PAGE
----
This year has been a year of many firsts. Case in point, I have never posted my annual birthday post a whole day late – let alone four. But this year, I think that very action goes to show what I’ve learned to admit:
It’s okay that this post is late, and the time I allowed for myself to write it only enhances its worth. The words are right, not rushed.
My 30th year placed a lot of focus on setting boundaries and accepting rest – even when that period of downtime continues to last a little too long. In a world of constant hustle and growth, I’ve become increasingly aware of how terrified we are to take pause – to disappear from networks and obligations that seem to require our constant attention.
But when all our minds and bodies crave is rest, maybe we should think about what those signs are telling us….and maybe, even if it feels like we’ve been resting for months, we need to take it a little more seriously.
I had a lot of BIG intentions for my birthday this year. Somehow, through a series of rituals I’d concocted, I was going to get “better” within the passing of one single, momentous day. But here’s the problem: that very phrasing? “Get better”?? It implies that what I am is not good enough. Because getting to a point in which one wants to be better most often entails a lot of unnecessarily cruel self-talk. And that’s what a lot of this past year has looked and sounded like for me.
It’s been exhausting. And it’s done more harm than good.
Which is why, instead of candle rituals and crystals and writing and exercising on my birthday, I just let myself be. I got my free venti Starbucks PSL, I re-potted a cactus, I enjoyed a home-grilled steak dinner with my hubby and a beautiful cake with my in-laws, and maybe – just maybe – had a little 10 PM cry about not doing all the things I’d meant to, like writing this post. (Because of course, all that negative self talk telling me to ‘work harder or I’d never be better’ wasn’t just going to disappear with a snap of my fingers.)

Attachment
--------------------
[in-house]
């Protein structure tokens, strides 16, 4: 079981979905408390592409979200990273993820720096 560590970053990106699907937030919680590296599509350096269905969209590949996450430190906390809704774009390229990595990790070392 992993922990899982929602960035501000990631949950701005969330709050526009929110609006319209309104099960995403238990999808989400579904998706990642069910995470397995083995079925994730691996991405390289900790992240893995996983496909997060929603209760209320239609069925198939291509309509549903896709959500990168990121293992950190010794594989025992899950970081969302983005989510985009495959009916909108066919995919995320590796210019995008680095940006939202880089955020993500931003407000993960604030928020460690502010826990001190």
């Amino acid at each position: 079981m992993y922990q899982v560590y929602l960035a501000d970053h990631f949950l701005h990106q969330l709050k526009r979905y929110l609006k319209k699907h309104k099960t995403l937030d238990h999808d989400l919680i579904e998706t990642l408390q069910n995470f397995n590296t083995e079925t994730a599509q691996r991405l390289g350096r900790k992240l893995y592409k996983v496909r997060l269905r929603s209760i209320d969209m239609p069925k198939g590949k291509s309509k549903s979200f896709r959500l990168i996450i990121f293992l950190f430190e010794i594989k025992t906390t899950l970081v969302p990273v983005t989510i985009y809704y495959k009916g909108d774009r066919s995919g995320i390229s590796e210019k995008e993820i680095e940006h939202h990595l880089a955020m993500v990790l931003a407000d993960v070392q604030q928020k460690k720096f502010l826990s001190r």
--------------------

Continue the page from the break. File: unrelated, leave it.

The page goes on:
And so that’s why, if there’s anything I’m striving for in my 31st year, it’s to challenge this notion of what better is going to mean for the rest of my life…and understand that true rest can only exist when I learn to let go of planning for what I “should” be doing when that rest is over.
For years, the quest for better has run me ragged to the point of constant incompletion and general unhappiness – i.e. when things always need to be more, they are never enough. Enough to be present, to be content, to be productive in a natural, flowing state. Better has always set unreachable goals and expectations that make the entire process unappealing and force it to lose its well-intentioned meaning.
Better has not been my partner, but my enemy. And now, better needs to back the f– down.
In this new “perfect” world I’m devising, better will no longer equate to skinnier or happier or prettier or more outgoing or writing more often or being more successful. Better will be obsolete, because I will be practicing the art of accepting things as they are and making do with what I have and who I am on my best and worst days. I will be striving towards contentment, towards what fulfills ME. I will be doing the best that I can and making peace with the times in which my best isn’t much to talk about.
I’m not arguing for complacency or inaction, but for acceptance. Acceptance and faith that every little step I’m taking – in progress or in rest – is for a reason, and because of that, it is good, not something to be fought over or made to feel inferior. Especially on my birthday.
“Better” can come in its own time.